Viewers get lost in his works, unsure whether to look at the positive or negative spaces, as he tricks the eyes by playing with proportions of emptiness and fullness to confuse them, encrypting the words contained within. We come across mazes where we’re searching for a way out, optical illusions where gradually the letters of his name that has become his trademark materialize or imprints of manhole covers disguised as carved wax seals. Then there’s the giant ground compass he created for the plaza of Paris’ Centre Pompidou, the monumental mural he created on the façade of a 35-meter-tall building in Paris where his logo in geometrical form appears from afar and a one-kilometer-long, letter-filled wall along the motorway in Marseille. His nomadic canvases series sees him use his Rolleiflex to take black-and-white photos of urban streetscapes in which he has randomly placed his paintings while wandering around countless cities, as if to map out the sites he has visited.

Experimentation plays an important role in L’Atlas’ process. An artist-friend, Olivier Swiz, introduced him to a translucent binding gel that he could spread on his canvases after having applied tape, and over which acrylic or spray paint can be added to make reliefs, giving his pieces a textured, layered three-dimensional rather than flat appearance. While still seeking out the best technique to arrive at the correct height, he’s also running tests with a printer, who manages to achieve impressive thicknesses of ink, as the work is passed through the machine multiple times, so that when you approach the surface, you actually see relief. This search for architectural three-dimensionality in his work is not new, having previously produced sculptural canvases, which are at once painting and sculpture, with the painted letters of his logo rising in incremental steps. “I try to make the link between painting and sculptural canvases,” he notes. “As I work around the notion of the labyrinth, I have to go to three dimensions, so my challenge now is to manage to extrude, to create volume with paint and to do projects with architects, as an evolution of my work.”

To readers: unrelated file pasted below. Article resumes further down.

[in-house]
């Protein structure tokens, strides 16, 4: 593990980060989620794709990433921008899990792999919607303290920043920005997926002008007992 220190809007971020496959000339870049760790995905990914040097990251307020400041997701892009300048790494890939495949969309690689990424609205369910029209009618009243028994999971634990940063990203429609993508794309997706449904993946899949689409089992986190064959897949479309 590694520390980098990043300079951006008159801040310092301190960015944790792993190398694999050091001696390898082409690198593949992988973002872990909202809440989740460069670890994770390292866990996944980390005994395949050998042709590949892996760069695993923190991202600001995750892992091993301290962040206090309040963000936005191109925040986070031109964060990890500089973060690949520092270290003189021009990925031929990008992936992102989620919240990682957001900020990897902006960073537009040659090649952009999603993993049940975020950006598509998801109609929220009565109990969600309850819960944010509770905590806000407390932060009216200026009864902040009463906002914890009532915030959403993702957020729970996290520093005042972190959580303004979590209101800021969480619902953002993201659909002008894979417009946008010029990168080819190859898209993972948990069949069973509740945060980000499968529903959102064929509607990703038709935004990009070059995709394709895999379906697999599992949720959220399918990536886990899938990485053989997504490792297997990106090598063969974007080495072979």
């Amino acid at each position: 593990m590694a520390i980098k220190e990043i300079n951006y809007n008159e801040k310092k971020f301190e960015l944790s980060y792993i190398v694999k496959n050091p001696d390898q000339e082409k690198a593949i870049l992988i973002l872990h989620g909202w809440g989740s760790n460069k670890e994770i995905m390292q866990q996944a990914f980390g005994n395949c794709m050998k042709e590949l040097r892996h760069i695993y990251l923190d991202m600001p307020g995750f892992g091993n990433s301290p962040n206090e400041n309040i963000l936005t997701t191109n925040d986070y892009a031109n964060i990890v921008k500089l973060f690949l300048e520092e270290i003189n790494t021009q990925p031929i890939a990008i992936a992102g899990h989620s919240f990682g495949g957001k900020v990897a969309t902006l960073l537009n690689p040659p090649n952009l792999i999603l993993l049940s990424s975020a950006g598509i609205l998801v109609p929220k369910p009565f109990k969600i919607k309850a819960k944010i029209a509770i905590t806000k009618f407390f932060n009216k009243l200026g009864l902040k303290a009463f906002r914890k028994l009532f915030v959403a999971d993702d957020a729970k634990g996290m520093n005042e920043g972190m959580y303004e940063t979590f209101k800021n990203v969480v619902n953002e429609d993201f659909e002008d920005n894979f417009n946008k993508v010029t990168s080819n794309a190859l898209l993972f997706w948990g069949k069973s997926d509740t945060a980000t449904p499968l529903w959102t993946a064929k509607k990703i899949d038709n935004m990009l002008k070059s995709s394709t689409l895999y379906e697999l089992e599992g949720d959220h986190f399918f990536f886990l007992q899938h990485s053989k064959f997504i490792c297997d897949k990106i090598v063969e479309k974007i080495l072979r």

Although L’Atlas didn’t paint during the imposed confinement in France due to Covid-19, spending the time reading, writing and sleeping, he insists it was a good period as creation requires rest and the crisis will define who has the drive to continue, separating the true artists with a calling who want to make their mark in history from the fake artists for whom art is just a hobby. From a mindset of churning out artwork after artwork, the pandemic allowed him to understand that he needed to slow down, to produce less but to work better, without the distraction of assistants in his studio. “I want to reappropriate my art,” he states. “Sometimes you have a feeling, an intuition of what you want to do, but you need to do it by yourself to get there. You cannot express it through words. Sometimes it may take several years to succeed in creating what you had in mind because you have a precise idea of what you want, but it turns out totally different when you do it. Even if the canvas is good, you know it wasn’t what you were looking for, so you continue to use that process or that tool until you achieve the desired result. It’s a sensitive approach to materials, for example you don’t know why you’re going to add more water or use a damaged brush. It’s just your intuition. After, it is knowledge linked to experience, but which is very complicated to explain. So there is always a part that is inexpressible, but that is ultimately expressed in the painting, which people will feel and has managed to take shape between technique and idea.”